NWHM Female Olympians Lesson Plan
Content Area/Online Exhibit:American Women in the Olympics
Grade Level: Secondary Grades
Lesson Prepared By: Kïrsten Blake
Students will create a timeline around women’s involvement with and in the Olympics by using the NWHM’s Cyber Museum Exhibit Women Olympians. They will gain knowledge about when and how women became involved in the Olympics and will produce a visible graphic that displays the increasing role of Women Olympians since their admittance in 1900. With the 2008 Beijing, 2010 Vancouver, 2012 London and 2014 Sochi Olympic Games around the corner, it is of importance that students have an understanding of women’s role in the games and the obstacles that they went through in order to be involved.
Interactive Activity with the Website: Divide the website into sections and assign a section to each group of 2-5 students (depending on size of class and number of sections). Have the group read through their sections of the website and highlight the important facts, people and dates of the information provided on their assigned slides (if you want this to be more in-depth, can also have them do additional research in the library). Students will then create a “timeline entry” on construction paper (or an index card) with the date and information highlights. They will give a presentation on their information and then place their various pages on a large timeline (this could be on a bulletin-board or a wall of your classroom). The class will then discuss the overall timeline of the women in the Olympics.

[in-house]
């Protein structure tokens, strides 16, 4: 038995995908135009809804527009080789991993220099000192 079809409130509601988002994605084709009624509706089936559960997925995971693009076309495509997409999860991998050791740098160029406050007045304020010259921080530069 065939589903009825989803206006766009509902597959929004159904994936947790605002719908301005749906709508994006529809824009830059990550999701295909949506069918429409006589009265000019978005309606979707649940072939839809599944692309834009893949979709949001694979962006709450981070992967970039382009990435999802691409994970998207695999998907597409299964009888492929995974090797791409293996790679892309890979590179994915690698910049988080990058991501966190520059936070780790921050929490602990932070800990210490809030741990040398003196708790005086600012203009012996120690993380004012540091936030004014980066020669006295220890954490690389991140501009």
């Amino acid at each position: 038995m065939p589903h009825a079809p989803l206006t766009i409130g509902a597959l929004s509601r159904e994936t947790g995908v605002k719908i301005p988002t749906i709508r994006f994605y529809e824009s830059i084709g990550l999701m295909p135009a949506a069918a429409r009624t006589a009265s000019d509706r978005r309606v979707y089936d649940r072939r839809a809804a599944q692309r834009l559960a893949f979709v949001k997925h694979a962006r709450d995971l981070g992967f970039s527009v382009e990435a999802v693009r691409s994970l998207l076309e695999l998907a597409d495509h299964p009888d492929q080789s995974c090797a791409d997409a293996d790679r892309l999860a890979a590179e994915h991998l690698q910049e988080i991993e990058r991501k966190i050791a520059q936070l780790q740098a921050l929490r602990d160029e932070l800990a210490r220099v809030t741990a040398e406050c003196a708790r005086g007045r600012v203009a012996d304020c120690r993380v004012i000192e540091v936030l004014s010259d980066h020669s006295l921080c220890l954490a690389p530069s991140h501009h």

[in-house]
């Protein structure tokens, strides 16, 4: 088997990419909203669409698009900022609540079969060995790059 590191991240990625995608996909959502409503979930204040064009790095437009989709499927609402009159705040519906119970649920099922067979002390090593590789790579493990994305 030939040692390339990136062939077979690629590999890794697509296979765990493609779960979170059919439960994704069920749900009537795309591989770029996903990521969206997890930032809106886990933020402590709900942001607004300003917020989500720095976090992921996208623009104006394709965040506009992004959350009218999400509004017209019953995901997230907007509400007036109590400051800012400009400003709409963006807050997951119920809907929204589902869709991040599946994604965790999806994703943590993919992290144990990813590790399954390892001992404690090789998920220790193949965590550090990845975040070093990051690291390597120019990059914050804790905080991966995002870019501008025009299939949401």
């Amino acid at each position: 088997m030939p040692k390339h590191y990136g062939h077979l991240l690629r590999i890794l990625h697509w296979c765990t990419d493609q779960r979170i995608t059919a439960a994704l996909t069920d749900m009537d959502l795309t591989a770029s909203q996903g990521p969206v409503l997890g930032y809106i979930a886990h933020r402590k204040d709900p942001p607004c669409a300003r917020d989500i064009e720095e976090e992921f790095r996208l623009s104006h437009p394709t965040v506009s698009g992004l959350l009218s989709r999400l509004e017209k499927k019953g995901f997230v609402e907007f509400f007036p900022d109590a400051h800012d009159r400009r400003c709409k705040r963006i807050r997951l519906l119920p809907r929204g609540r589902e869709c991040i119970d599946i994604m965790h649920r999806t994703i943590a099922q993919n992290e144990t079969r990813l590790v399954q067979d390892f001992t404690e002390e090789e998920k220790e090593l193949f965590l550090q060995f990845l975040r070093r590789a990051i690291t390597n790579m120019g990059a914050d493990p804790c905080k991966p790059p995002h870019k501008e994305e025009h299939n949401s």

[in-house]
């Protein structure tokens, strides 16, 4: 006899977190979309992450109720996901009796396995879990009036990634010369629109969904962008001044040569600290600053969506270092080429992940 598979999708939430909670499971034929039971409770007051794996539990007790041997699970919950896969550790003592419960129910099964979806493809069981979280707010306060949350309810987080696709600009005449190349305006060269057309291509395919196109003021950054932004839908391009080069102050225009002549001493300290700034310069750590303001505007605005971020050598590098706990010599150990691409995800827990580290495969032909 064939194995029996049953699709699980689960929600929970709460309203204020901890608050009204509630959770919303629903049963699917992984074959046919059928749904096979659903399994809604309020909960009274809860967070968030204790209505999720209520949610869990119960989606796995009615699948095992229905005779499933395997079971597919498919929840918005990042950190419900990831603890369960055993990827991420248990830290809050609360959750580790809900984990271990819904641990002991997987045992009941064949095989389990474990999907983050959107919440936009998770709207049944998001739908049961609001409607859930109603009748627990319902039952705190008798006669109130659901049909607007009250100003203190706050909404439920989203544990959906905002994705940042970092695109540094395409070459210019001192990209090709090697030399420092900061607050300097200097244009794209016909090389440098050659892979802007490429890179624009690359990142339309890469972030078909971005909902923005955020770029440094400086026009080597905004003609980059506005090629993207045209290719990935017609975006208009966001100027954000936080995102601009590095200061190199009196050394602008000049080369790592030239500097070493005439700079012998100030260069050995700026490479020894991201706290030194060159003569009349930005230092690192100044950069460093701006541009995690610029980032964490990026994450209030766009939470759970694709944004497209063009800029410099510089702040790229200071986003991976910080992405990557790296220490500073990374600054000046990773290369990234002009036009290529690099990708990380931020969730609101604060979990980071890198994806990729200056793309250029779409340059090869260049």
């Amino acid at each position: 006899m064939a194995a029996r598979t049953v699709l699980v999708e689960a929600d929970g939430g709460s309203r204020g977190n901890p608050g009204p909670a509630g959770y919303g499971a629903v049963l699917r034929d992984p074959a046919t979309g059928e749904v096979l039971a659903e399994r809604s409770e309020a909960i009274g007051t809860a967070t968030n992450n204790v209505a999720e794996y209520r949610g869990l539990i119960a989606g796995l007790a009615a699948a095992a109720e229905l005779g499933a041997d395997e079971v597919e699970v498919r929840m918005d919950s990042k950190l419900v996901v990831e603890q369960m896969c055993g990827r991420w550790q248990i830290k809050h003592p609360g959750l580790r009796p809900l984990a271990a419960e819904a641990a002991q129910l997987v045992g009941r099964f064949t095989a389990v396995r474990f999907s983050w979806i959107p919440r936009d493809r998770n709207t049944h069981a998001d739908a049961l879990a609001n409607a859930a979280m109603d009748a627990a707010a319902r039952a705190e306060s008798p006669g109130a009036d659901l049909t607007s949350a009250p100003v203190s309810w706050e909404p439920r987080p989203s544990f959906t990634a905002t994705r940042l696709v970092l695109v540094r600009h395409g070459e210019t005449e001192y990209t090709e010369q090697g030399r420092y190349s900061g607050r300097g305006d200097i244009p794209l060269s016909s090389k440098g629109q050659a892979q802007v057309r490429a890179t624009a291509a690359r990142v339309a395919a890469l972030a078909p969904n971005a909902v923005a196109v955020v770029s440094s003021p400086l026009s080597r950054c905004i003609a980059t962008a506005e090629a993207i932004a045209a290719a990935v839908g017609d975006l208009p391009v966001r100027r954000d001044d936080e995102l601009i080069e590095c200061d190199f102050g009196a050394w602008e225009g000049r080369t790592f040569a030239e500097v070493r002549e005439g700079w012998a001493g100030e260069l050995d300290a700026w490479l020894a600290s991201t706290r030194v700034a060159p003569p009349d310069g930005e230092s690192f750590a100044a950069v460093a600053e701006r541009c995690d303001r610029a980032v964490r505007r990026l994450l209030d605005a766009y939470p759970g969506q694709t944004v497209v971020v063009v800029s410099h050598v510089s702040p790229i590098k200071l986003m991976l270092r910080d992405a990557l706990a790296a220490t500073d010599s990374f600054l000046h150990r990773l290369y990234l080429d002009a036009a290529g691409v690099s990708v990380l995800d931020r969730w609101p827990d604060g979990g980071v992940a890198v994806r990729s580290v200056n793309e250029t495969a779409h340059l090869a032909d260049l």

Alternative activity with less work: Give them post-it notes and on each post-it note they will write an important fact with the date. When they get up to discuss the information from their website pages, they will place the post-it notes on the timeline that was created on the blackboard. Overall timeline is discussed at the end of class. (2 classes—one for research and one for presentations)